Skip to main content

'Shame on them': last bank in Louisbourg, N.S., slated to close

Share

The Royal Bank of Canada has been the only place to bank in Louisbourg, N.S., for many years. But now, the company says it is closing the branch on Sept. 22.

“We lost our school and that hurt. If we lose our bank, I don’t know where we go from here,” said long-time resident Ellen Cross.

The reason for the closure is there is not enough foot traffic, said Jenna Lahey, CEO of the Cape Breton Regional Chamber of Commerce.

While the number of people using the bank has declined over the years, she's not in favour of the company pulling out.

“We also have a huge number of tourists that travel to Louisbourg on a daily basis and now they’re not going to be able to get money out of a bank machine,” said Lahey.

“We’re going to have to have a sign that says, ‘last chance to stop for cash,’ at some point.”

Lahey, who is from Louisbourg, says the town is finally making a comeback after the closure of the ground fishery, with new families moving in and businesses starting up.

Now, she says this is another thing standing in its way.

“We’re growing," said Lahey. "We have a massive project that has developed down on the waterfront and we’ve been working really hard to get things back up to where they had been before."

“It’s one more barrier we have to overcome in order to grow our town to where it should be.”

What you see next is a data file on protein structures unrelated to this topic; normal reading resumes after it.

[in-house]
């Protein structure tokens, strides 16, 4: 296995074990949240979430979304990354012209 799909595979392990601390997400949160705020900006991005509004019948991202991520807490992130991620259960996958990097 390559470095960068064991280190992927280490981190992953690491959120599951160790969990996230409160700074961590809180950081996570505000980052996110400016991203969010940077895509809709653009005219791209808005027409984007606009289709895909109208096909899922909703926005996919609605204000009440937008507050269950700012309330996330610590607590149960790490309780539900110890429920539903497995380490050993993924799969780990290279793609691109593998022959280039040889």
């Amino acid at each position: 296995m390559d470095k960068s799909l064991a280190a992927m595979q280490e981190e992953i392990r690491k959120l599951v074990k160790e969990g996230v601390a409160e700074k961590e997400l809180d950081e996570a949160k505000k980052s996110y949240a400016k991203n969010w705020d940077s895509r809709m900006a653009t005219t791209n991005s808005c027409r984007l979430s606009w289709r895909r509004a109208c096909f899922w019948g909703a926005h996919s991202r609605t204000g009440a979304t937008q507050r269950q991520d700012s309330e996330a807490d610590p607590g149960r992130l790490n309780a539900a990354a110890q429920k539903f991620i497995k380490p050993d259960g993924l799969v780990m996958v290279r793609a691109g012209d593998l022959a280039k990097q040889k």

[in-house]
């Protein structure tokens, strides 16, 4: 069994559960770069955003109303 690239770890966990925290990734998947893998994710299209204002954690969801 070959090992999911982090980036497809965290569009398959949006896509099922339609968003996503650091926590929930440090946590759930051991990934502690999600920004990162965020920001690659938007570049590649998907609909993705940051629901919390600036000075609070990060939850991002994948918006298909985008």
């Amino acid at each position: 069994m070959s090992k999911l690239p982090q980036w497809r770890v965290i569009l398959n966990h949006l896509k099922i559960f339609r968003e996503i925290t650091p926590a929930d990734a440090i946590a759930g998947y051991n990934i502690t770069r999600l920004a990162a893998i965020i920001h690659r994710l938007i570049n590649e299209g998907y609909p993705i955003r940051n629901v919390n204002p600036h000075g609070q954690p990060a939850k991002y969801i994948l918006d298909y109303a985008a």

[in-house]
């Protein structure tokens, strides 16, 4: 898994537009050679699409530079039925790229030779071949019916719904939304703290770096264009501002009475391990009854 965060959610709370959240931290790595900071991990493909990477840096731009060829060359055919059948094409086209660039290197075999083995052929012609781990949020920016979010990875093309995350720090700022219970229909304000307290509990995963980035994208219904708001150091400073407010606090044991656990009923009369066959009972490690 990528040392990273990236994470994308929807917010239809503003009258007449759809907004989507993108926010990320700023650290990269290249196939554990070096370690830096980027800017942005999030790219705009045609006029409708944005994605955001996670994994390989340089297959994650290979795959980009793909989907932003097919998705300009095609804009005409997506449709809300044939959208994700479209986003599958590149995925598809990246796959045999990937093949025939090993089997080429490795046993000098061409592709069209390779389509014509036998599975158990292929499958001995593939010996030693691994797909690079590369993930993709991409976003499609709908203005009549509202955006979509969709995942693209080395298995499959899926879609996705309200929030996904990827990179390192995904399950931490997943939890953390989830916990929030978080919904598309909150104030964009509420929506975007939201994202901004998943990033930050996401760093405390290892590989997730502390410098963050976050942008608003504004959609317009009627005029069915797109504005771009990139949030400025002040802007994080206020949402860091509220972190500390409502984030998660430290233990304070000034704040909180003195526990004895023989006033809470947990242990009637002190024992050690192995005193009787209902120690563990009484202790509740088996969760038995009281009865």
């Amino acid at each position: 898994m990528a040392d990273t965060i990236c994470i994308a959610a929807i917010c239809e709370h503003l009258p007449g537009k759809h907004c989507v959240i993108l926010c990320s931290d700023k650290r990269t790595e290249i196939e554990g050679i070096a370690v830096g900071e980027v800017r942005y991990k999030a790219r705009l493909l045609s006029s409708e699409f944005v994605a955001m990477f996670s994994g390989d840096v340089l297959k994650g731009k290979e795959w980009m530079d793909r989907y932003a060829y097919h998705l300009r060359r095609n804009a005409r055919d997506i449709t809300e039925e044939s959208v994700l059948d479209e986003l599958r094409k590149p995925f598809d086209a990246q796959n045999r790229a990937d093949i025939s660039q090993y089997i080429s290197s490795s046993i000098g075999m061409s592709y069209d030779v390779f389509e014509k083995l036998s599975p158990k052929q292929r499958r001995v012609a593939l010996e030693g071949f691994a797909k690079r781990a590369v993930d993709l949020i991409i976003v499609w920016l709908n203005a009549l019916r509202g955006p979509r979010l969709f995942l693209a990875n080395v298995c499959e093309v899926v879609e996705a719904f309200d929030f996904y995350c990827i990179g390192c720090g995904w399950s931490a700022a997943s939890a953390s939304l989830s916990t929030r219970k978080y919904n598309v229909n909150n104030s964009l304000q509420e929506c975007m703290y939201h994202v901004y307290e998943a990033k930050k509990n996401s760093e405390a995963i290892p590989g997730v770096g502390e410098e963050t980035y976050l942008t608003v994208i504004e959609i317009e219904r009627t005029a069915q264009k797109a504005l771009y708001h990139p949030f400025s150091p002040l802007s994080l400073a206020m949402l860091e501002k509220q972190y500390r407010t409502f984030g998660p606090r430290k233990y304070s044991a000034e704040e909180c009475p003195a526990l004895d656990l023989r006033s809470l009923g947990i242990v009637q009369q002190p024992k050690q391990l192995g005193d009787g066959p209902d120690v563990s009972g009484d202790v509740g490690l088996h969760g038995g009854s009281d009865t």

The nearest RBC to Louisbourg is in Sydney, more than a 30-minute drive away.

RBC says it is looking at ways to assist in-branch users — especially seniors — through the transition.

A public meeting is set for April 17 to tell the public of the bank's decision and to answer questions.

Cross feels plans to shut down the bank have been in the works for some time.

“For the last two years they've been asking us to do online banking,” said Cross. “Every time we go into the branch it's, ‘have you done online banking, do you know how to do it?’”

“They did that so they could close this bank, which I think is shameful, shame on them.”

Lahey says there will be no jobs lost with the closure and current employees have the option to work at another branch.

CTVNews.ca Top Stories

How a DNA test solved the biggest mystery in one man's life

At 76 years old, Paul McLister learned the family he'd grown up with had kept a massive secret from him all his life. He also found answers to questions he'd pondered since childhood, and gained a whole new family — all because of a DNA test kit.

What does science say about the ingredients in functional beverages?

Functional beverages -- or drinks promoted as offering mental or physical benefits beyond hydration -- are growing in popularity around the world. Hundreds of companies have jumped into the market, hoping to get some buzz with trendy and sometimes unfamiliar ingredients.

Stay Connected